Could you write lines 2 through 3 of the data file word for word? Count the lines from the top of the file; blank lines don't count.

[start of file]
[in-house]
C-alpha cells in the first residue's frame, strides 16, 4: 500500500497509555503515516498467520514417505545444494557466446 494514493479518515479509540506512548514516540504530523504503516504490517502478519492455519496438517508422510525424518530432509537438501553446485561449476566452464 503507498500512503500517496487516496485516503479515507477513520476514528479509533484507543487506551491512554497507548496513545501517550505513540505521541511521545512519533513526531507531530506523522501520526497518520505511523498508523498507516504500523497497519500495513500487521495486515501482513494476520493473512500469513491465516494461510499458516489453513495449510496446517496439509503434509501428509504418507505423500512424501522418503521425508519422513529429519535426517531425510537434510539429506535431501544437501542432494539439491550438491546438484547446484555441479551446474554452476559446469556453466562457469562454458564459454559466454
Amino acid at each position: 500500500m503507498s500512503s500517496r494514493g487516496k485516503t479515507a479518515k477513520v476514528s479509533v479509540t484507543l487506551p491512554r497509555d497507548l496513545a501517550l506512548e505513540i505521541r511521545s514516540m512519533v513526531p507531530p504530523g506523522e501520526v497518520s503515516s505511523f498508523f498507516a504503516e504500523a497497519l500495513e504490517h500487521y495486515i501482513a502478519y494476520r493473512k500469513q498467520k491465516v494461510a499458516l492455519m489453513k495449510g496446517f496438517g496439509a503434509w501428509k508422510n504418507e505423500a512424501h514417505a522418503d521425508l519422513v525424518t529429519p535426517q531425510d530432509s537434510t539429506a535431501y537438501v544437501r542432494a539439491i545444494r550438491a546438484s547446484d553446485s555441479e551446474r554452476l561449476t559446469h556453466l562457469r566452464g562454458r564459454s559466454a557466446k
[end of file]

C-alpha cells in the first residue's frame, strides 16, 4: 500500500497509555503515516498467520514417505545444494557466446 494514493479518515479509540506512548514516540504530523504503516504490517502478519492455519496438517508422510525424518530432509537438501553446485561449476566452464 503507498500512503500517496487516496485516503479515507477513520476514528479509533484507543487506551491512554497507548496513545501517550505513540505521541511521545512519533513526531507531530506523522501520526497518520505511523498508523498507516504500523497497519500495513500487521495486515501482513494476520493473512500469513491465516494461510499458516489453513495449510496446517496439509503434509501428509504418507505423500512424501522418503521425508519422513529429519535426517531425510537434510539429506535431501544437501542432494539439491550438491546438484547446484555441479551446474554452476559446469556453466562457469562454458564459454559466454
Amino acid at each position: 500500500m503507498s500512503s500517496r494514493g487516496k485516503t479515507a479518515k477513520v476514528s479509533v479509540t484507543l487506551p491512554r497509555d497507548l496513545a501517550l506512548e505513540i505521541r511521545s514516540m512519533v513526531p507531530p504530523g506523522e501520526v497518520s503515516s505511523f498508523f498507516a504503516e504500523a497497519l500495513e504490517h500487521y495486515i501482513a502478519y494476520r493473512k500469513q498467520k491465516v494461510a499458516l492455519m489453513k495449510g496446517f496438517g496439509a503434509w501428509k508422510n504418507e505423500a512424501h514417505a522418503d521425508l519422513v525424518t529429519p535426517q531425510d530432509s537434510t539429506a535431501y537438501v544437501r542432494a539439491i545444494r550438491a546438484s547446484d553446485s555441479e551446474r554452476l561449476t559446469h556453466l562457469r566452464g562454458r564459454s559466454a557466446k